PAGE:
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Old 03-24-2015, 04:16 PM   #57
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Originally Posted by Top View Post
Where did you get these numbers? I don't recall ever seeing the tire size changing the tow rating of a RAM. The rear end ratio is usually what makes the difference. Does the truck with 17" wheels have a 3.92 rear end?
Your question brings more questions-
GM also specs differently (with regard to tow rating) for the larger wheel size / relatively the same tire outside diameter / circumference with the vehicles otherwise equipped the same.

OP ... you should be good to go! Enjoy.
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Old 03-24-2015, 06:27 PM   #58
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Maybe in ought nine but not currently

Quote:
Originally Posted by mefly2 View Post
GM also specs differently (with regard to tow rating) for the larger wheel size / relatively the same tire outside diameter / circumference with the vehicles otherwise equipped the same.

OP ... you should be good to go! Enjoy.
This is what I reference- Ram Trucks - Towing Capacity Chart

There is no mention of tire or wheel size.
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Old 03-26-2015, 12:09 AM   #59
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Wheel Size Not a Much of a Factor with new Trucks

Quote:
Originally Posted by Top View Post
This is what I reference- Ram Trucks - Towing Capacity Chart

There is no mention of tire or wheel size.

I bought a 2014 Toyota Tundra to tow my 22 foot Safari. The truck doesn't even know the trailer is there. One thing I thought of was that the 20 inch wheels on the vehicle would probably not be as good as the 18 inch wheels offered as an option since it seemed that 20 inch wheels would have a longer moment arm and require more to move the payload. An option that takes 20 inch wheels to 18 inch wheels just didn't seem like a good deal.

Then I noticed the spare was a 17 inch spare and started to investigate. The rolling radius on the 17 inch was almost identical to the 20 inch... and therefore the moment arm (distance from the wheel hub center to the ground) is the same. If that is the same, then there would be no difference in the amount of torque needed. I think this explains why the charts don't change. There may be a weight difference between the tires/wheels of different sizes so the vehicle loads may have to be a little lighter depending on wheel design, but the pulling capacity of the vehicle shouldn't change.

Oops. I just realized that Top said the same thing... I emailed this morning but apparently that email reply went to the help desk instead of the forum. I was just re-posting without reading only the email updates and not the added pages on the forum. Sorry for saying essentially the same thing .
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Old 03-26-2015, 01:13 AM   #60
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Originally Posted by Jukeboxfun View Post
We bought a 25 flying cloud twin which has a published base weight of 5,600 lbs. with loaded weight max of 7,300 lbs.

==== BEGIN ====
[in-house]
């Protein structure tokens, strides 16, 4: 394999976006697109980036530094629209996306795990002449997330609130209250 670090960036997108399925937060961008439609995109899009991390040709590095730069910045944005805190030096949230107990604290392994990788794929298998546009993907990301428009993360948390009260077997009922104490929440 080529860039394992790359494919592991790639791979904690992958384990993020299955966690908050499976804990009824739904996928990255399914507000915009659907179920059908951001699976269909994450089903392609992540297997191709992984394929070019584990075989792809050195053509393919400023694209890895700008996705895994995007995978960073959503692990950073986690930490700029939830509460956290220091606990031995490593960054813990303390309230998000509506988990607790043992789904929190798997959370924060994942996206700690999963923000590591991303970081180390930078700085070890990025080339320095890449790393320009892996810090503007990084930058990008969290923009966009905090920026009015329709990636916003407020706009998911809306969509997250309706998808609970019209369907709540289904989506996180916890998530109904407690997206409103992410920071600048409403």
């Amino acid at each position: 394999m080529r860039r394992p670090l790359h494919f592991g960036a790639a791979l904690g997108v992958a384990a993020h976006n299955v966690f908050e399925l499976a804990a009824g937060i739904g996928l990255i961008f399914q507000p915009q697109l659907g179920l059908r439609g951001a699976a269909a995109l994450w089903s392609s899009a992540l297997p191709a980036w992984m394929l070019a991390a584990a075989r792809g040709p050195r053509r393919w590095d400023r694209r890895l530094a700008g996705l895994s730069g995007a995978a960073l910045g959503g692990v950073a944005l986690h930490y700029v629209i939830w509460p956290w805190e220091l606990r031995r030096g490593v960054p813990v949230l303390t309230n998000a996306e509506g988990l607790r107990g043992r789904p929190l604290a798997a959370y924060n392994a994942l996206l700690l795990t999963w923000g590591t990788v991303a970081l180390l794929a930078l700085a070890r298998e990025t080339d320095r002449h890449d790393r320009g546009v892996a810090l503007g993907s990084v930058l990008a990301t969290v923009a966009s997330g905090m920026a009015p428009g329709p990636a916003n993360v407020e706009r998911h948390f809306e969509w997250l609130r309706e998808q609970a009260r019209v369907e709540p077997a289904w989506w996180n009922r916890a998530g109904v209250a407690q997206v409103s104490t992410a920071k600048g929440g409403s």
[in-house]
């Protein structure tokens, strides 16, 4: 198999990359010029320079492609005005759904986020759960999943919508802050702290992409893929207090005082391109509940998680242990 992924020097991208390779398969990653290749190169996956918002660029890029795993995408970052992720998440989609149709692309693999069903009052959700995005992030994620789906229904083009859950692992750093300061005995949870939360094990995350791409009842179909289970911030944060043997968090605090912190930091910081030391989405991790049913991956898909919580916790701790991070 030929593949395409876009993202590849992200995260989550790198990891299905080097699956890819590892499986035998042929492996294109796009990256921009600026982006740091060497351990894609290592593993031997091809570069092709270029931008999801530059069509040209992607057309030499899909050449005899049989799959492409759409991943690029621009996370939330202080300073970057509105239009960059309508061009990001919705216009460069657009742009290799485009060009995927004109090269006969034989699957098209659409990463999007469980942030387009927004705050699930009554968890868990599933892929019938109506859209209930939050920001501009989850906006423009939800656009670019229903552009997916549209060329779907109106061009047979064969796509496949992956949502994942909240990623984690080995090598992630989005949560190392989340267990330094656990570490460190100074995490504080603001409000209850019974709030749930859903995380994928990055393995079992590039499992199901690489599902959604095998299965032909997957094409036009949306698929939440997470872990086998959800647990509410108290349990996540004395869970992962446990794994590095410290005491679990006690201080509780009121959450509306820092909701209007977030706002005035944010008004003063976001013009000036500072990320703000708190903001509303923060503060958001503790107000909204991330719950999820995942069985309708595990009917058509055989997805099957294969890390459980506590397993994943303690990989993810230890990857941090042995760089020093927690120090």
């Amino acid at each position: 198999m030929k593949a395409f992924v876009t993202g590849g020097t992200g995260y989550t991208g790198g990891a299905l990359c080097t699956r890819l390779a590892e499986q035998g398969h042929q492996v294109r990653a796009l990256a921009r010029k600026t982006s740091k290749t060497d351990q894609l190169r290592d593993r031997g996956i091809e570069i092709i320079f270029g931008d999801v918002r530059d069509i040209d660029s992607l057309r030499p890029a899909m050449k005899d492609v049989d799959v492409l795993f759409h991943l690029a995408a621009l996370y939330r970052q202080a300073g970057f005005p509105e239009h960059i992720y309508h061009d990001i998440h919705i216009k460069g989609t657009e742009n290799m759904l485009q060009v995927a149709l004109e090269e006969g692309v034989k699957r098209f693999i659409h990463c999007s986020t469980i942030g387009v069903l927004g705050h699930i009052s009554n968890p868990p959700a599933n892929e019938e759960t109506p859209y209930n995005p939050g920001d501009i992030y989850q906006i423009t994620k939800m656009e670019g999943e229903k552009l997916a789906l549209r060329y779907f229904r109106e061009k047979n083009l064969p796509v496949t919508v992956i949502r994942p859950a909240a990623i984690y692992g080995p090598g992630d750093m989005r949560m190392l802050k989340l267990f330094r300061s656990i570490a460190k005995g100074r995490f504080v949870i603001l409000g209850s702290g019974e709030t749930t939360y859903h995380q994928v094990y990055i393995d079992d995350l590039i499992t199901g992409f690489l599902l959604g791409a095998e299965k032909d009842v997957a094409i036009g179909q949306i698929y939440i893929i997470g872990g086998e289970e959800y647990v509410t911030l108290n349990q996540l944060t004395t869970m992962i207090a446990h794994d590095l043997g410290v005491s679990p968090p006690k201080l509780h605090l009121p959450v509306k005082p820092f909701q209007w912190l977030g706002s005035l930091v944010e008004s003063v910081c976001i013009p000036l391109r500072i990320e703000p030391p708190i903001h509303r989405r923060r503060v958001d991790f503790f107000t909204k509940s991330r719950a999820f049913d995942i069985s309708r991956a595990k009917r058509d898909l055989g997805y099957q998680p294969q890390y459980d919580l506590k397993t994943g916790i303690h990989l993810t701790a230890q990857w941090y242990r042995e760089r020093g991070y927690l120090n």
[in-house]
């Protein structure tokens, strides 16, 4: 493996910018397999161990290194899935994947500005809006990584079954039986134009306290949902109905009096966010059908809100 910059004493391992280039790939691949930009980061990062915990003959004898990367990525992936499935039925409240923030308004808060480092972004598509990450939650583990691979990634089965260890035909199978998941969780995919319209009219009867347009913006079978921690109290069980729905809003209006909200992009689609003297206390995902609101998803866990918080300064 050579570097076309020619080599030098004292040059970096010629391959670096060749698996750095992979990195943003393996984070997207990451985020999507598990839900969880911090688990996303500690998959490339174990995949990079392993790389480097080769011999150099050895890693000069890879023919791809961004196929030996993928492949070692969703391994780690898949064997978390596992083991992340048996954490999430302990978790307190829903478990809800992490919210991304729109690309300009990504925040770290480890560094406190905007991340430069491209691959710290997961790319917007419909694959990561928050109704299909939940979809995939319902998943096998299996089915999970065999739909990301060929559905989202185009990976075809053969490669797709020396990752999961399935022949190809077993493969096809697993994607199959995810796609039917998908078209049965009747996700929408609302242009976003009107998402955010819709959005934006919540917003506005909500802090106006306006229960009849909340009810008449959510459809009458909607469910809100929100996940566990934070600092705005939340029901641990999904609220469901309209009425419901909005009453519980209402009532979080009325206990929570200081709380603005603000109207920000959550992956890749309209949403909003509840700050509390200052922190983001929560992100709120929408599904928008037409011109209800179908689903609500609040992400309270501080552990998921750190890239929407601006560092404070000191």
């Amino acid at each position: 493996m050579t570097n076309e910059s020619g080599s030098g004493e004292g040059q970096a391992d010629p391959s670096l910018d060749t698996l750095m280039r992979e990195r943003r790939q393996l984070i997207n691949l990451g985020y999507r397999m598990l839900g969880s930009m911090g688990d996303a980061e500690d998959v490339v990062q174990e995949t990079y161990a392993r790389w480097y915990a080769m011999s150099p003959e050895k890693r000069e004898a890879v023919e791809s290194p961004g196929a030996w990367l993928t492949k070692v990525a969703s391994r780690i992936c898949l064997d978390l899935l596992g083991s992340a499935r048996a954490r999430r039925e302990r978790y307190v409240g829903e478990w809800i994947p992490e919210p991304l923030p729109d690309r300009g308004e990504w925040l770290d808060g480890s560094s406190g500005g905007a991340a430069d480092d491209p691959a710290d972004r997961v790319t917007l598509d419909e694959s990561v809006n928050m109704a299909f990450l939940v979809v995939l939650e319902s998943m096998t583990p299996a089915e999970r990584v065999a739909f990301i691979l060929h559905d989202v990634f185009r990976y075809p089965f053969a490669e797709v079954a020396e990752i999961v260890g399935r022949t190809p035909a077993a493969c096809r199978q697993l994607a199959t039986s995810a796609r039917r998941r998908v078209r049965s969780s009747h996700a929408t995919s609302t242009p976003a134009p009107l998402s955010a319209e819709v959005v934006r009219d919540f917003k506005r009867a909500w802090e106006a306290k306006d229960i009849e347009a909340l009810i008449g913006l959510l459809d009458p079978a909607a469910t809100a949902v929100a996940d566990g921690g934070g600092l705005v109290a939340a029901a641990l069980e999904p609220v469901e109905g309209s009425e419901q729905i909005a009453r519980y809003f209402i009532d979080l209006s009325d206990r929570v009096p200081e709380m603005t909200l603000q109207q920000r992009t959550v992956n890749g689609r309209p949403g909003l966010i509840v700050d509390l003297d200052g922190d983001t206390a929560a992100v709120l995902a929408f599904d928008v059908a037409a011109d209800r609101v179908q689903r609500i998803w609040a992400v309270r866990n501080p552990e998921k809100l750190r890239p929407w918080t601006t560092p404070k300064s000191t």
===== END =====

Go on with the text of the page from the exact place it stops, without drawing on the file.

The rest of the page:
TV is
2009 Dodge Ram crew cab slt hemi.
3.55 axle
20 inch wheels
GCWR 12,000
GVWR 6,800
max trailer 6,400

Same truck with 17 inch wheels is rated
GCWR 13,000
max trailer 7,450

Do I get smaller wheels or a bigger truck? I bought the trailer, can't change that.

Hi, according to your listed specs, your trailer is too much for your truck. I personally would not do it. But if you do tow with this combination, you will most likely have less problems doing it than some of the posters on this thread have with each other.
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Old 03-26-2015, 08:07 AM   #61
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Hi, according to your listed specs, your trailer is too much for your truck. I personally would not do it. But if you do tow with this combination, you will most likely have less problems doing it than some of the posters on this thread have with each other.

Yes, according to the 2009 specs maybe borderline, it was a new truck and Chrysler rated it conservatively. The revised 2010 specs on the exact same truck (model year 2010) say good to go. I have read many tow vehicle threads since I joined this forum. That's what got me concerned in the first place. Many people saying you can't tow anything over 19' safely with a 1/2 ton pickup. That's your opinion. I don't believe it. I wish I had a big diesel truck but I don't and I won't.

I would like to thank everyone that responded to my thread!
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Old 03-26-2015, 10:04 AM   #62
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My half ton Chevy with 20" wheels tows my 31' trailer just fine.

I don't know what the sticker in the door jamb says and I really don't care...

Does that make me bad?


1/2 Ton 4WD Truck, 72 Sovereign Hensley Arrow
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Old 03-26-2015, 10:50 AM   #63
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Yea Morgan you're bad, if it works for you run it, having fun in sunny and warm San Diego !
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Old 03-26-2015, 01:53 PM   #64
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My half ton Chevy with 20" wheels tows my 31' trailer just fine.

I don't know what the sticker in the door jamb says and I really don't care...

Does that make me bad?


1/2 Ton 4WD Truck, 72 Sovereign Hensley Arrow

I reckon that resembles my attitude.
My Tundra with 20's don't seem to mind towing my 30 for the past 5 years. Maybe it's overloaded. It don't seem to know or care.


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Old 04-18-2015, 02:16 PM   #65
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I have just returned from a 6800 mile trip pulling a 1982vExcella 31 pulled by a 2013 Ram 1500 5.7 20 inch tires. No problems and pulled great, as others have said get right hitch and set up correctly.